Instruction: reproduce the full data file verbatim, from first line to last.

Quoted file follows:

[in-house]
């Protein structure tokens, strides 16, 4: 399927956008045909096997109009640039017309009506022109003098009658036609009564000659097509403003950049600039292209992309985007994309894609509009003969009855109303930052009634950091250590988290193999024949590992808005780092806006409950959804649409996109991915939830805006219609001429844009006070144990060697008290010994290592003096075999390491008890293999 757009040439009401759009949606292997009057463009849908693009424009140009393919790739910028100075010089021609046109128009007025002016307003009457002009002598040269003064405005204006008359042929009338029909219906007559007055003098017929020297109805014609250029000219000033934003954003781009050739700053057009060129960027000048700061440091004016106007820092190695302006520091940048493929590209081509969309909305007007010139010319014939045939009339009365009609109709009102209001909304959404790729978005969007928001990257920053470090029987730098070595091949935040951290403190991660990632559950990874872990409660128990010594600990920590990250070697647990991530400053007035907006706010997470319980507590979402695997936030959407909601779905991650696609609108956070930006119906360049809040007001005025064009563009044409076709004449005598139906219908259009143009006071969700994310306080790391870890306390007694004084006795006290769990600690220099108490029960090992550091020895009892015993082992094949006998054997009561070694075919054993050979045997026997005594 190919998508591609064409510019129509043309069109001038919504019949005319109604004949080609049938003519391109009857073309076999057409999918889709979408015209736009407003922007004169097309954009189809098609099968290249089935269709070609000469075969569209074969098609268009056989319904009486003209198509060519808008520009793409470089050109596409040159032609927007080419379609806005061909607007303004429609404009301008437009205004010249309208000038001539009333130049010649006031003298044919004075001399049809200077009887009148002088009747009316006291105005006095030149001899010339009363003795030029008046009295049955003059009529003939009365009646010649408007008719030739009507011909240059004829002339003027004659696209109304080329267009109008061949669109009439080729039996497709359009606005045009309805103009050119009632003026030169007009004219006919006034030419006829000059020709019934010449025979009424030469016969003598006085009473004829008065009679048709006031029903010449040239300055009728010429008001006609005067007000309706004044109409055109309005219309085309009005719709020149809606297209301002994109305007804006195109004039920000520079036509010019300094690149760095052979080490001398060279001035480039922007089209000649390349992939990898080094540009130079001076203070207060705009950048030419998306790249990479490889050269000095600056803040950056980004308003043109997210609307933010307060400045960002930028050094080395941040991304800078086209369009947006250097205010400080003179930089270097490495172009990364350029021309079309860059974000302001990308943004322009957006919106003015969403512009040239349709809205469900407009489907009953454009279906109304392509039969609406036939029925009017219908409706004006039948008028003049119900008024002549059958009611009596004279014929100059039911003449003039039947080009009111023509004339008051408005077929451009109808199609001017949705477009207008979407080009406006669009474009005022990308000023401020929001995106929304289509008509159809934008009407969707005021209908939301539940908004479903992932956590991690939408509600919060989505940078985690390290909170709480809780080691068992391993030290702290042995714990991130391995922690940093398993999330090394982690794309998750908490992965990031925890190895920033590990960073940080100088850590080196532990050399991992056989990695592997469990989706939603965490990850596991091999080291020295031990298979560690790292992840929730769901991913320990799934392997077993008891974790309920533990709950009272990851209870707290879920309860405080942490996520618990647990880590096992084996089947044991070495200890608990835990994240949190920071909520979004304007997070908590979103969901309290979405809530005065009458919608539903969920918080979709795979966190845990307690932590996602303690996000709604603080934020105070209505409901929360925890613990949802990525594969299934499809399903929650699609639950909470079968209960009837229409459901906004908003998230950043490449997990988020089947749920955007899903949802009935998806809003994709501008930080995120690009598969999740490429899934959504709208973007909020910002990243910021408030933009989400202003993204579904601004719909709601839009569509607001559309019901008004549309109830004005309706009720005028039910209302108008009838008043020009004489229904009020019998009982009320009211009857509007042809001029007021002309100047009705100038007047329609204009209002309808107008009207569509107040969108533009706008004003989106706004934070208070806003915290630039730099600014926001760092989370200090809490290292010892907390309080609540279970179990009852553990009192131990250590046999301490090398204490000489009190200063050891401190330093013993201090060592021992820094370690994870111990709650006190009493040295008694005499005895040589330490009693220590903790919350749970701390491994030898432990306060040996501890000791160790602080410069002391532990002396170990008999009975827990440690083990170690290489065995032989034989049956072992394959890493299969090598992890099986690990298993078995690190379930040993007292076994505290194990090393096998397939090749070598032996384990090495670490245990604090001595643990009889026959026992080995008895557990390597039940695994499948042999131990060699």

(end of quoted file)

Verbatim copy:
[in-house]
């Protein structure tokens, strides 16, 4: 399927956008045909096997109009640039017309009506022109003098009658036609009564000659097509403003950049600039292209992309985007994309894609509009003969009855109303930052009634950091250590988290193999024949590992808005780092806006409950959804649409996109991915939830805006219609001429844009006070144990060697008290010994290592003096075999390491008890293999 757009040439009401759009949606292997009057463009849908693009424009140009393919790739910028100075010089021609046109128009007025002016307003009457002009002598040269003064405005204006008359042929009338029909219906007559007055003098017929020297109805014609250029000219000033934003954003781009050739700053057009060129960027000048700061440091004016106007820092190695302006520091940048493929590209081509969309909305007007010139010319014939045939009339009365009609109709009102209001909304959404790729978005969007928001990257920053470090029987730098070595091949935040951290403190991660990632559950990874872990409660128990010594600990920590990250070697647990991530400053007035907006706010997470319980507590979402695997936030959407909601779905991650696609609108956070930006119906360049809040007001005025064009563009044409076709004449005598139906219908259009143009006071969700994310306080790391870890306390007694004084006795006290769990600690220099108490029960090992550091020895009892015993082992094949006998054997009561070694075919054993050979045997026997005594 190919998508591609064409510019129509043309069109001038919504019949005319109604004949080609049938003519391109009857073309076999057409999918889709979408015209736009407003922007004169097309954009189809098609099968290249089935269709070609000469075969569209074969098609268009056989319904009486003209198509060519808008520009793409470089050109596409040159032609927007080419379609806005061909607007303004429609404009301008437009205004010249309208000038001539009333130049010649006031003298044919004075001399049809200077009887009148002088009747009316006291105005006095030149001899010339009363003795030029008046009295049955003059009529003939009365009646010649408007008719030739009507011909240059004829002339003027004659696209109304080329267009109008061949669109009439080729039996497709359009606005045009309805103009050119009632003026030169007009004219006919006034030419006829000059020709019934010449025979009424030469016969003598006085009473004829008065009679048709006031029903010449040239300055009728010429008001006609005067007000309706004044109409055109309005219309085309009005719709020149809606297209301002994109305007804006195109004039920000520079036509010019300094690149760095052979080490001398060279001035480039922007089209000649390349992939990898080094540009130079001076203070207060705009950048030419998306790249990479490889050269000095600056803040950056980004308003043109997210609307933010307060400045960002930028050094080395941040991304800078086209369009947006250097205010400080003179930089270097490495172009990364350029021309079309860059974000302001990308943004322009957006919106003015969403512009040239349709809205469900407009489907009953454009279906109304392509039969609406036939029925009017219908409706004006039948008028003049119900008024002549059958009611009596004279014929100059039911003449003039039947080009009111023509004339008051408005077929451009109808199609001017949705477009207008979407080009406006669009474009005022990308000023401020929001995106929304289509008509159809934008009407969707005021209908939301539940908004479903992932956590991690939408509600919060989505940078985690390290909170709480809780080691068992391993030290702290042995714990991130391995922690940093398993999330090394982690794309998750908490992965990031925890190895920033590990960073940080100088850590080196532990050399991992056989990695592997469990989706939603965490990850596991091999080291020295031990298979560690790292992840929730769901991913320990799934392997077993008891974790309920533990709950009272990851209870707290879920309860405080942490996520618990647990880590096992084996089947044991070495200890608990835990994240949190920071909520979004304007997070908590979103969901309290979405809530005065009458919608539903969920918080979709795979966190845990307690932590996602303690996000709604603080934020105070209505409901929360925890613990949802990525594969299934499809399903929650699609639950909470079968209960009837229409459901906004908003998230950043490449997990988020089947749920955007899903949802009935998806809003994709501008930080995120690009598969999740490429899934959504709208973007909020910002990243910021408030933009989400202003993204579904601004719909709601839009569509607001559309019901008004549309109830004005309706009720005028039910209302108008009838008043020009004489229904009020019998009982009320009211009857509007042809001029007021002309100047009705100038007047329609204009209002309808107008009207569509107040969108533009706008004003989106706004934070208070806003915290630039730099600014926001760092989370200090809490290292010892907390309080609540279970179990009852553990009192131990250590046999301490090398204490000489009190200063050891401190330093013993201090060592021992820094370690994870111990709650006190009493040295008694005499005895040589330490009693220590903790919350749970701390491994030898432990306060040996501890000791160790602080410069002391532990002396170990008999009975827990440690083990170690290489065995032989034989049956072992394959890493299969090598992890099986690990298993078995690190379930040993007292076994505290194990090393096998397939090749070598032996384990090495670490245990604090001595643990009889026959026992080995008895557990390597039940695994499948042999131990060699």